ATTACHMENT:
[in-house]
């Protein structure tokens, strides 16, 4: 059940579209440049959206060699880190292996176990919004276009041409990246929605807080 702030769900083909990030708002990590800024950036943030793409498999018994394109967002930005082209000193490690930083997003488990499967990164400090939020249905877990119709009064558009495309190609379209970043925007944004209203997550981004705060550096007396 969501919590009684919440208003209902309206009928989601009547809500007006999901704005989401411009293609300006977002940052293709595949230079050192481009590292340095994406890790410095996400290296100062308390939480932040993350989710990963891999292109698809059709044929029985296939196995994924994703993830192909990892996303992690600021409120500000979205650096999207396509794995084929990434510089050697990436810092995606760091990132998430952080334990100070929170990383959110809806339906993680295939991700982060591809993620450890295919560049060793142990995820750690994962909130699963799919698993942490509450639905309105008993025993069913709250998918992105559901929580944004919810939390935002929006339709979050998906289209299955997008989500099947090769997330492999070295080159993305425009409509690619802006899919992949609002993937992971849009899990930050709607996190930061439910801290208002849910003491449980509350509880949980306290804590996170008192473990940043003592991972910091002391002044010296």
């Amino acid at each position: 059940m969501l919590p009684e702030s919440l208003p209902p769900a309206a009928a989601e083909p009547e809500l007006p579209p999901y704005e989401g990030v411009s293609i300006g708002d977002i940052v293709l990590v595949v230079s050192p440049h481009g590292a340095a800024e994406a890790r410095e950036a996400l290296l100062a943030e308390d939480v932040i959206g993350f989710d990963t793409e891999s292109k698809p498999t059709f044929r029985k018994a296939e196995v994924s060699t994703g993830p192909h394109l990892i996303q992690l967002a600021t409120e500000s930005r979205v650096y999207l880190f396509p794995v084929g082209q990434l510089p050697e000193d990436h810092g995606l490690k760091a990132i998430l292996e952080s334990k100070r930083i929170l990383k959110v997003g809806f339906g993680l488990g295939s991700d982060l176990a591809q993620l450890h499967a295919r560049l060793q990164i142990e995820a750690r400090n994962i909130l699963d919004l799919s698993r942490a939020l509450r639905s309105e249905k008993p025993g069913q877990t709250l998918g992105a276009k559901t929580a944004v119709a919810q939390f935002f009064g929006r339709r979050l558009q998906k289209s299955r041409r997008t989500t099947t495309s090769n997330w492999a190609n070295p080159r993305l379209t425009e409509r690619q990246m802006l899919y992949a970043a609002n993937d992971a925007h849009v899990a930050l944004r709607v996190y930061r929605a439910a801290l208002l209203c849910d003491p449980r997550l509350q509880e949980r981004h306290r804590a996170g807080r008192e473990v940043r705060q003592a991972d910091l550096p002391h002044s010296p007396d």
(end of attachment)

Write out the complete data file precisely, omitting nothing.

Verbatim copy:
[in-house]
């Protein structure tokens, strides 16, 4: 059940579209440049959206060699880190292996176990919004276009041409990246929605807080 702030769900083909990030708002990590800024950036943030793409498999018994394109967002930005082209000193490690930083997003488990499967990164400090939020249905877990119709009064558009495309190609379209970043925007944004209203997550981004705060550096007396 969501919590009684919440208003209902309206009928989601009547809500007006999901704005989401411009293609300006977002940052293709595949230079050192481009590292340095994406890790410095996400290296100062308390939480932040993350989710990963891999292109698809059709044929029985296939196995994924994703993830192909990892996303992690600021409120500000979205650096999207396509794995084929990434510089050697990436810092995606760091990132998430952080334990100070929170990383959110809806339906993680295939991700982060591809993620450890295919560049060793142990995820750690994962909130699963799919698993942490509450639905309105008993025993069913709250998918992105559901929580944004919810939390935002929006339709979050998906289209299955997008989500099947090769997330492999070295080159993305425009409509690619802006899919992949609002993937992971849009899990930050709607996190930061439910801290208002849910003491449980509350509880949980306290804590996170008192473990940043003592991972910091002391002044010296």
């Amino acid at each position: 059940m969501l919590p009684e702030s919440l208003p209902p769900a309206a009928a989601e083909p009547e809500l007006p579209p999901y704005e989401g990030v411009s293609i300006g708002d977002i940052v293709l990590v595949v230079s050192p440049h481009g590292a340095a800024e994406a890790r410095e950036a996400l290296l100062a943030e308390d939480v932040i959206g993350f989710d990963t793409e891999s292109k698809p498999t059709f044929r029985k018994a296939e196995v994924s060699t994703g993830p192909h394109l990892i996303q992690l967002a600021t409120e500000s930005r979205v650096y999207l880190f396509p794995v084929g082209q990434l510089p050697e000193d990436h810092g995606l490690k760091a990132i998430l292996e952080s334990k100070r930083i929170l990383k959110v997003g809806f339906g993680l488990g295939s991700d982060l176990a591809q993620l450890h499967a295919r560049l060793q990164i142990e995820a750690r400090n994962i909130l699963d919004l799919s698993r942490a939020l509450r639905s309105e249905k008993p025993g069913q877990t709250l998918g992105a276009k559901t929580a944004v119709a919810q939390f935002f009064g929006r339709r979050l558009q998906k289209s299955r041409r997008t989500t099947t495309s090769n997330w492999a190609n070295p080159r993305l379209t425009e409509r690619q990246m802006l899919y992949a970043a609002n993937d992971a925007h849009v899990a930050l944004r709607v996190y930061r929605a439910a801290l208002l209203c849910d003491p449980r997550l509350q509880e949980r981004h306290r804590a996170g807080r008192e473990v940043r705060q003592a991972d910091l550096p002391h002044s010296p007396d």